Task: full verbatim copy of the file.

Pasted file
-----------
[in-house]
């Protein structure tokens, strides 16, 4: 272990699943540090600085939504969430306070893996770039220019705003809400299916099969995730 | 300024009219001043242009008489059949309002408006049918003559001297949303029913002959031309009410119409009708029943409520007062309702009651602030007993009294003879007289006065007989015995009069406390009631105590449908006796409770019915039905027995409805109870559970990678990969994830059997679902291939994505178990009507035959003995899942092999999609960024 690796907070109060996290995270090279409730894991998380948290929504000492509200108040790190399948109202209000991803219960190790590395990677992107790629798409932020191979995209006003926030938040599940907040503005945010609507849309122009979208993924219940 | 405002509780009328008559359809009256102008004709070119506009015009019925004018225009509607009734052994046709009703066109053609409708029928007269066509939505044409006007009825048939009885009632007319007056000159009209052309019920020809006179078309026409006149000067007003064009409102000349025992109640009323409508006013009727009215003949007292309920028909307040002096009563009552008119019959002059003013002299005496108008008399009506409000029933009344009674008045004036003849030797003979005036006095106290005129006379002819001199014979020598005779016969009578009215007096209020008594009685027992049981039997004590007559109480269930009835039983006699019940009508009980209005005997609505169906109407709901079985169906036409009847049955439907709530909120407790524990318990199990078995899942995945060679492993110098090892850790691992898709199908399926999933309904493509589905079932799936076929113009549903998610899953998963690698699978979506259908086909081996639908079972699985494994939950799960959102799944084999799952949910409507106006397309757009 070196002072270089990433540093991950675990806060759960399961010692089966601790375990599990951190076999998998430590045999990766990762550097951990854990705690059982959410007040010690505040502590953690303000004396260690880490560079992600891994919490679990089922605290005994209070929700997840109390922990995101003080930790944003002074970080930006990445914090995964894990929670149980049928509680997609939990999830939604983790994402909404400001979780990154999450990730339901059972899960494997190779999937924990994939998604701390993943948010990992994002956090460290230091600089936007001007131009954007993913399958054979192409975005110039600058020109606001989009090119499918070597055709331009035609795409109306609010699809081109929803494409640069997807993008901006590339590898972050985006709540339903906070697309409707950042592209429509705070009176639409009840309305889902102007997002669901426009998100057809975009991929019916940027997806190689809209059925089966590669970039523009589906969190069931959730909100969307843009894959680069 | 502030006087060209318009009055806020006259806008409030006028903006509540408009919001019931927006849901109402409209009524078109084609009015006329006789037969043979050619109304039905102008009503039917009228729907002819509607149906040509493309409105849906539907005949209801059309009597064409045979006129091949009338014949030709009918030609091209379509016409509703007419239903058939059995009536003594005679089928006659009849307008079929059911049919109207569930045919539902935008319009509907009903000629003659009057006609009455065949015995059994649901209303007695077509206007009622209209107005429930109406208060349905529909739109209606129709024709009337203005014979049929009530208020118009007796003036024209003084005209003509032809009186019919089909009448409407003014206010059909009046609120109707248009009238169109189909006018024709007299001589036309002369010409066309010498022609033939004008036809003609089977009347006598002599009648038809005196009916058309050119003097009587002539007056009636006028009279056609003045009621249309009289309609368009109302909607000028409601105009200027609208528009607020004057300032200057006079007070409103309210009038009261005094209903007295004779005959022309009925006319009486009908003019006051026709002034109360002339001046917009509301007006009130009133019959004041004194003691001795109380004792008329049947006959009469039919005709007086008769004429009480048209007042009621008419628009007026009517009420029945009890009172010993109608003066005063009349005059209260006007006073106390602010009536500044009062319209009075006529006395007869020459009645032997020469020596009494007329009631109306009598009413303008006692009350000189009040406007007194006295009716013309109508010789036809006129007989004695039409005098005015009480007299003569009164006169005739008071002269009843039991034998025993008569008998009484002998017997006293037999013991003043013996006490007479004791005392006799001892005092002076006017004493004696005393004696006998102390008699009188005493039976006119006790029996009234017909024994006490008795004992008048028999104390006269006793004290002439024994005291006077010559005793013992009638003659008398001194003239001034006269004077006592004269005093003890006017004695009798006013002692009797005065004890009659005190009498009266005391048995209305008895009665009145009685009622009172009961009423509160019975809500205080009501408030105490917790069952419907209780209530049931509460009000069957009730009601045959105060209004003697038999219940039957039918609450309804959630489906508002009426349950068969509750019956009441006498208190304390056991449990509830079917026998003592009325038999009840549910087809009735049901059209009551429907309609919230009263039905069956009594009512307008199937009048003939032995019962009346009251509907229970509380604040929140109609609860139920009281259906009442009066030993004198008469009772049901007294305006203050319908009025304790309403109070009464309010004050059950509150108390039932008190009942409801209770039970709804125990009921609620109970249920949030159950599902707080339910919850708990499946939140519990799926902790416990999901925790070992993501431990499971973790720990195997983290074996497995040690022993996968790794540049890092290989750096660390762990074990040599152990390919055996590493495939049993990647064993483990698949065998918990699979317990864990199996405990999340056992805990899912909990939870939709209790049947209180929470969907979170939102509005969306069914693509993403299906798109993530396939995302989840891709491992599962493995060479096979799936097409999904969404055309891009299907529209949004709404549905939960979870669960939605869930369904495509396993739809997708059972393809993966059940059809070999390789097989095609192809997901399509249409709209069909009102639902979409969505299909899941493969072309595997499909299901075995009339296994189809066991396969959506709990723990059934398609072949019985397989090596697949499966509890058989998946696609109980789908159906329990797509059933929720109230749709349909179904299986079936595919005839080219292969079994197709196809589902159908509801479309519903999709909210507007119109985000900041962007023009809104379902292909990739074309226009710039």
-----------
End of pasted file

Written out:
[in-house]
């Protein structure tokens, strides 16, 4: 272990699943540090600085939504969430306070893996770039220019705003809400299916099969995730 | 300024009219001043242009008489059949309002408006049918003559001297949303029913002959031309009410119409009708029943409520007062309702009651602030007993009294003879007289006065007989015995009069406390009631105590449908006796409770019915039905027995409805109870559970990678990969994830059997679902291939994505178990009507035959003995899942092999999609960024 690796907070109060996290995270090279409730894991998380948290929504000492509200108040790190399948109202209000991803219960190790590395990677992107790629798409932020191979995209006003926030938040599940907040503005945010609507849309122009979208993924219940 | 405002509780009328008559359809009256102008004709070119506009015009019925004018225009509607009734052994046709009703066109053609409708029928007269066509939505044409006007009825048939009885009632007319007056000159009209052309019920020809006179078309026409006149000067007003064009409102000349025992109640009323409508006013009727009215003949007292309920028909307040002096009563009552008119019959002059003013002299005496108008008399009506409000029933009344009674008045004036003849030797003979005036006095106290005129006379002819001199014979020598005779016969009578009215007096209020008594009685027992049981039997004590007559109480269930009835039983006699019940009508009980209005005997609505169906109407709901079985169906036409009847049955439907709530909120407790524990318990199990078995899942995945060679492993110098090892850790691992898709199908399926999933309904493509589905079932799936076929113009549903998610899953998963690698699978979506259908086909081996639908079972699985494994939950799960959102799944084999799952949910409507106006397309757009 070196002072270089990433540093991950675990806060759960399961010692089966601790375990599990951190076999998998430590045999990766990762550097951990854990705690059982959410007040010690505040502590953690303000004396260690880490560079992600891994919490679990089922605290005994209070929700997840109390922990995101003080930790944003002074970080930006990445914090995964894990929670149980049928509680997609939990999830939604983790994402909404400001979780990154999450990730339901059972899960494997190779999937924990994939998604701390993943948010990992994002956090460290230091600089936007001007131009954007993913399958054979192409975005110039600058020109606001989009090119499918070597055709331009035609795409109306609010699809081109929803494409640069997807993008901006590339590898972050985006709540339903906070697309409707950042592209429509705070009176639409009840309305889902102007997002669901426009998100057809975009991929019916940027997806190689809209059925089966590669970039523009589906969190069931959730909100969307843009894959680069 | 502030006087060209318009009055806020006259806008409030006028903006509540408009919001019931927006849901109402409209009524078109084609009015006329006789037969043979050619109304039905102008009503039917009228729907002819509607149906040509493309409105849906539907005949209801059309009597064409045979006129091949009338014949030709009918030609091209379509016409509703007419239903058939059995009536003594005679089928006659009849307008079929059911049919109207569930045919539902935008319009509907009903000629003659009057006609009455065949015995059994649901209303007695077509206007009622209209107005429930109406208060349905529909739109209606129709024709009337203005014979049929009530208020118009007796003036024209003084005209003509032809009186019919089909009448409407003014206010059909009046609120109707248009009238169109189909006018024709007299001589036309002369010409066309010498022609033939004008036809003609089977009347006598002599009648038809005196009916058309050119003097009587002539007056009636006028009279056609003045009621249309009289309609368009109302909607000028409601105009200027609208528009607020004057300032200057006079007070409103309210009038009261005094209903007295004779005959022309009925006319009486009908003019006051026709002034109360002339001046917009509301007006009130009133019959004041004194003691001795109380004792008329049947006959009469039919005709007086008769004429009480048209007042009621008419628009007026009517009420029945009890009172010993109608003066005063009349005059209260006007006073106390602010009536500044009062319209009075006529006395007869020459009645032997020469020596009494007329009631109306009598009413303008006692009350000189009040406007007194006295009716013309109508010789036809006129007989004695039409005098005015009480007299003569009164006169005739008071002269009843039991034998025993008569008998009484002998017997006293037999013991003043013996006490007479004791005392006799001892005092002076006017004493004696005393004696006998102390008699009188005493039976006119006790029996009234017909024994006490008795004992008048028999104390006269006793004290002439024994005291006077010559005793013992009638003659008398001194003239001034006269004077006592004269005093003890006017004695009798006013002692009797005065004890009659005190009498009266005391048995209305008895009665009145009685009622009172009961009423509160019975809500205080009501408030105490917790069952419907209780209530049931509460009000069957009730009601045959105060209004003697038999219940039957039918609450309804959630489906508002009426349950068969509750019956009441006498208190304390056991449990509830079917026998003592009325038999009840549910087809009735049901059209009551429907309609919230009263039905069956009594009512307008199937009048003939032995019962009346009251509907229970509380604040929140109609609860139920009281259906009442009066030993004198008469009772049901007294305006203050319908009025304790309403109070009464309010004050059950509150108390039932008190009942409801209770039970709804125990009921609620109970249920949030159950599902707080339910919850708990499946939140519990799926902790416990999901925790070992993501431990499971973790720990195997983290074996497995040690022993996968790794540049890092290989750096660390762990074990040599152990390919055996590493495939049993990647064993483990698949065998918990699979317990864990199996405990999340056992805990899912909990939870939709209790049947209180929470969907979170939102509005969306069914693509993403299906798109993530396939995302989840891709491992599962493995060479096979799936097409999904969404055309891009299907529209949004709404549905939960979870669960939605869930369904495509396993739809997708059972393809993966059940059809070999390789097989095609192809997901399509249409709209069909009102639902979409969505299909899941493969072309595997499909299901075995009339296994189809066991396969959506709990723990059934398609072949019985397989090596697949499966509890058989998946696609109980789908159906329990797509059933929720109230749709349909179904299986079936595919005839080219292969079994197709196809589902159908509801479309519903999709909210507007119109985000900041962007023009809104379902292909990739074309226009710039």